Assigning Processes to Processors in a Parallel Architecture

Researchers: Richard Stevens---Visiting Scholar, Naval Research Laboratory, Washington, DC
Advisor:Edward A. Lee

To acquire state-of-the-art hardware at reduced cost, the U.S. Navy is committed to buying Commercial Off The Shelf (COTS) computer hardware. In this rapidly changing technological world, today's hardware will be obsolete tomorrow. Parallel machines tend to have architecture specific languages, requiring an expensive and time-consuming manual rewrite of application software as new technology and new machines become available.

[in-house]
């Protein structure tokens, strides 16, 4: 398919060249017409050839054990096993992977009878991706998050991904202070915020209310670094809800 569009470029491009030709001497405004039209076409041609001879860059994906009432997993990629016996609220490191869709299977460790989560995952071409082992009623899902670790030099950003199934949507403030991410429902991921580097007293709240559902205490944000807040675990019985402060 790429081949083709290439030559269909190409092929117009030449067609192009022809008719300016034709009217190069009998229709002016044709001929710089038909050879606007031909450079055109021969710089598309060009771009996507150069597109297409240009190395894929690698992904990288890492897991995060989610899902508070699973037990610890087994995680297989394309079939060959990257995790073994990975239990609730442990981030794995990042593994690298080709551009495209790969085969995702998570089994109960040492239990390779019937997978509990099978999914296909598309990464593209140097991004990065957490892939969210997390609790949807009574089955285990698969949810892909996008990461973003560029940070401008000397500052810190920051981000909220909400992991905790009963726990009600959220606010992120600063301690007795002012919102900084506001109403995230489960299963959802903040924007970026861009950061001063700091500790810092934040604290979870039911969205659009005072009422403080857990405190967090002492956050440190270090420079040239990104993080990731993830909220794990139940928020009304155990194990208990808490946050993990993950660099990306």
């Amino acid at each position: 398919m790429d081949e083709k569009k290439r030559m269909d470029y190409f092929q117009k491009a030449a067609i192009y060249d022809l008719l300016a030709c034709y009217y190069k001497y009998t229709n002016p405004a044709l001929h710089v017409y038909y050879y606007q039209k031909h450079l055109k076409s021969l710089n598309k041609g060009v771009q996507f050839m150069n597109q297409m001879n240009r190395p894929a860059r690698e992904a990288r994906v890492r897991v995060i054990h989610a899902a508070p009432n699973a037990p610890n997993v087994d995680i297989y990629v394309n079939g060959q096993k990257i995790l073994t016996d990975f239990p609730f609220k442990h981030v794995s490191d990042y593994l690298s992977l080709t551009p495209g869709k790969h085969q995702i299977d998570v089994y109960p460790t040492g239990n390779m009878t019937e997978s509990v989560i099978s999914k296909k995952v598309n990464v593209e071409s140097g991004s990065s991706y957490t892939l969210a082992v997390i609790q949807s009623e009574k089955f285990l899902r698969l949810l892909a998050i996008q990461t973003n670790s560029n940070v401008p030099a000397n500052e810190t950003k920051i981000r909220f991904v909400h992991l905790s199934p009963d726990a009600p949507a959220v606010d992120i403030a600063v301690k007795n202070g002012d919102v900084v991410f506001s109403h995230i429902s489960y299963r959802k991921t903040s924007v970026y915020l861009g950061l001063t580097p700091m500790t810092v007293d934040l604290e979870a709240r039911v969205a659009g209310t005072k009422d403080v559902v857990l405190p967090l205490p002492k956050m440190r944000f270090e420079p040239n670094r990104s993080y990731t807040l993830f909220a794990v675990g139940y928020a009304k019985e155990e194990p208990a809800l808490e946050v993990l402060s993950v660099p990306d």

The Processing Graph Method (PGM), developed at the Naval Research Laboratory (NRL) in Washington, DC, is an architecture independent method for specifying application software for parallel architectures. The on-going PGM Tool (PGMT) project at NRL will devolop a toolset for rapid, low-cost production of PGM "compilers" for parallel architectures.

A major part of the PGMT effort will be the assignment of processes to processors. This will explore various assignment methods for Dynamic Data Flow (DDF) graphs, where the flow of data between processing nodes is data dependent and thus not predictable at compile time. These assignment methods will be evaluated for there effectiveness in providing high throughput with low memory requirements and low latency.

Richard Stevens is an employee of the U.S. Government whose contributions to this work fall within the scope of 17 U.S.C. A7 105